8. Just did a simple one. Also put the image in there for comparison.

  9. Good luck with it Remy. As someone who works on and releases a lot of open source projects (and enjoys doing that way more than actual client work!) weighing up time vs money is a nagging issue. I wish you all the luck in making the right decisions. I’m going the same route myself over the next 6 months and will be formalising all major releases under a new moniker. If you ever want to brainstorm ideas…

  10. Great, i will have to take a look into this once i get a spare moment…

  11. Interesting… I used JSFiddle and only really discovered JSBin and Code Pen recently.

    Why I like code pen, mainly the landing page, showcasing cool stuff.

    I also really like the dark theme.

    Something that would be awesome:

    I like how people are making gists and then embedding single snippets of code into their blogs. If this could some how been integrated with JSBin it would be really nice. Then I could have all my code in one place. I could blog my findings using snippets of code and then I could have a demo URL in JSBin, I know I could do that any way but with separation.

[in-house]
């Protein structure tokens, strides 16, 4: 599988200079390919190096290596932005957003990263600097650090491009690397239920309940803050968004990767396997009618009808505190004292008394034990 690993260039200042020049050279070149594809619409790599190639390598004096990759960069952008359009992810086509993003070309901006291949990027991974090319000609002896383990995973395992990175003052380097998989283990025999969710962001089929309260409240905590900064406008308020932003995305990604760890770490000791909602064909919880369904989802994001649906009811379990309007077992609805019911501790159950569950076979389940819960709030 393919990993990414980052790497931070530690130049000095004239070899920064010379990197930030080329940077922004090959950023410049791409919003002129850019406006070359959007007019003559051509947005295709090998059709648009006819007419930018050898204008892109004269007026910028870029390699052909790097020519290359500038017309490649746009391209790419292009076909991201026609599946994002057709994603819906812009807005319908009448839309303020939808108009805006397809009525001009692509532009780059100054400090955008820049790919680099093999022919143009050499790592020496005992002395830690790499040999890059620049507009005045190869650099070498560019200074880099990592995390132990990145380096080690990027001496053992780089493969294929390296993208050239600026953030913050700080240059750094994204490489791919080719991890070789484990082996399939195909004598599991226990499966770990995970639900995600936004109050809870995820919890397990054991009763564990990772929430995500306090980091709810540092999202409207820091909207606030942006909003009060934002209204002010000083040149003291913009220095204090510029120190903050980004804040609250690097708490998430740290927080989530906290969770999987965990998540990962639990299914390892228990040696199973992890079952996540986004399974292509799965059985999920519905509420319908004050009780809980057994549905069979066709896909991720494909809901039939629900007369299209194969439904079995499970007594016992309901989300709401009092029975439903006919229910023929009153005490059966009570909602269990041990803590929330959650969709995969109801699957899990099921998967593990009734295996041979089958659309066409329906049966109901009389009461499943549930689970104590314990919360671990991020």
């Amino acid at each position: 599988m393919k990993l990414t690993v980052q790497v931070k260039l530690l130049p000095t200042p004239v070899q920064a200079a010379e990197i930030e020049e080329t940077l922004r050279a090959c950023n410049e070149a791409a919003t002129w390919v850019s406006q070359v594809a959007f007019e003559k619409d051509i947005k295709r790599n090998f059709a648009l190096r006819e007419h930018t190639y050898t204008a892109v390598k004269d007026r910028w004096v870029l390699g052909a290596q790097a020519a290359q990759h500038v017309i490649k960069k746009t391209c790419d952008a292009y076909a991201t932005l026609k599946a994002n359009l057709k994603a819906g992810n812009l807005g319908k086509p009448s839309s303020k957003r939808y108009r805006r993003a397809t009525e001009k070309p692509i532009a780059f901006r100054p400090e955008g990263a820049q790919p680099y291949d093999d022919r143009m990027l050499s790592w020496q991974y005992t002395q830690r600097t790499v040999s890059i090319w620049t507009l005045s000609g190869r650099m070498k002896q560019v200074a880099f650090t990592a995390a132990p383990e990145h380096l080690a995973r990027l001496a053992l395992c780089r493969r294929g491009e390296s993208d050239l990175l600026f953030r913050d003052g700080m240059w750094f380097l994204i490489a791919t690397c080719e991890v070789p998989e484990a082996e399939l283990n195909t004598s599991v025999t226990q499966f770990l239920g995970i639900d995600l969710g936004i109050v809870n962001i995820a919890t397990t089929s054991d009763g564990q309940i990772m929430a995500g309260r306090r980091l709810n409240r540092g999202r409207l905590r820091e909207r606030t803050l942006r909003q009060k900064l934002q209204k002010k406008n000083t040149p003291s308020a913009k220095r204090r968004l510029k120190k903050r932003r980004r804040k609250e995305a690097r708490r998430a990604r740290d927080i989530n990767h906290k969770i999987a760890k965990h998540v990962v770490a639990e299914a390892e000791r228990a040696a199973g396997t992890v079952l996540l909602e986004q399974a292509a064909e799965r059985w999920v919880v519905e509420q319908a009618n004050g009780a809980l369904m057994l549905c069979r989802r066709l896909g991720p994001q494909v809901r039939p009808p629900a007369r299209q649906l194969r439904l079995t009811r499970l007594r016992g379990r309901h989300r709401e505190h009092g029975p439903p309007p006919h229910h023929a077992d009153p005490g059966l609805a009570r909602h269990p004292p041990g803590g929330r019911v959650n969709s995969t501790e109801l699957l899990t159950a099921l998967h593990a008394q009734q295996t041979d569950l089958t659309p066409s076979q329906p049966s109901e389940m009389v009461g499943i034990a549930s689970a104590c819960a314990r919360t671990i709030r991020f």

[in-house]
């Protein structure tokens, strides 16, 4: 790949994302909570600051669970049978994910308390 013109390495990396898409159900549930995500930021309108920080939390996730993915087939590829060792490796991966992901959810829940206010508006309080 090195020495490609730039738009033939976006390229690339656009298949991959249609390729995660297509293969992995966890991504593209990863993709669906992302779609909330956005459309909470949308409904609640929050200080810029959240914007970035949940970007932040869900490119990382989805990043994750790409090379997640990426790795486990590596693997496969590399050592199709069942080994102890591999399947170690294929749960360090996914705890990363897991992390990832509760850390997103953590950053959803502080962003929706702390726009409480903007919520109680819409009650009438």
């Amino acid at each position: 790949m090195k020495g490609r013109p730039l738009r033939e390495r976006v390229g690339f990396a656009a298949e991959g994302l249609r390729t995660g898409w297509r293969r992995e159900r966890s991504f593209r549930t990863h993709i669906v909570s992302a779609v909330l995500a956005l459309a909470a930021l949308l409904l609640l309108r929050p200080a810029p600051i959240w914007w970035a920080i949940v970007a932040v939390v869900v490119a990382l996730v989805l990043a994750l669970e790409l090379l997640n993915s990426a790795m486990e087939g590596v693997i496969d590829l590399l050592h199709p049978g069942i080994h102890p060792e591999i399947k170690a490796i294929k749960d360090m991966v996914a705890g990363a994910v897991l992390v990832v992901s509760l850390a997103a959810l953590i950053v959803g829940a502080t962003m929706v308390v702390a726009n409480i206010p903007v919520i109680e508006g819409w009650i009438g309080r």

Maybe if I could have several gists snippets (for the blog and explanation), and then 1 final gist snippet with all of the js code that could be linked to a JSBin demo project some how.

    Good luck with the project.

  12. @Michael – that’s already there in jsbin (both embedding which is a fuller feature, but also being able to embed a small snippet – like a gist – and easily, automatically sucking that in to jsbin to demo) – it’s been there for over a year, and again, it’s because I don’t do a good job of education people about the features.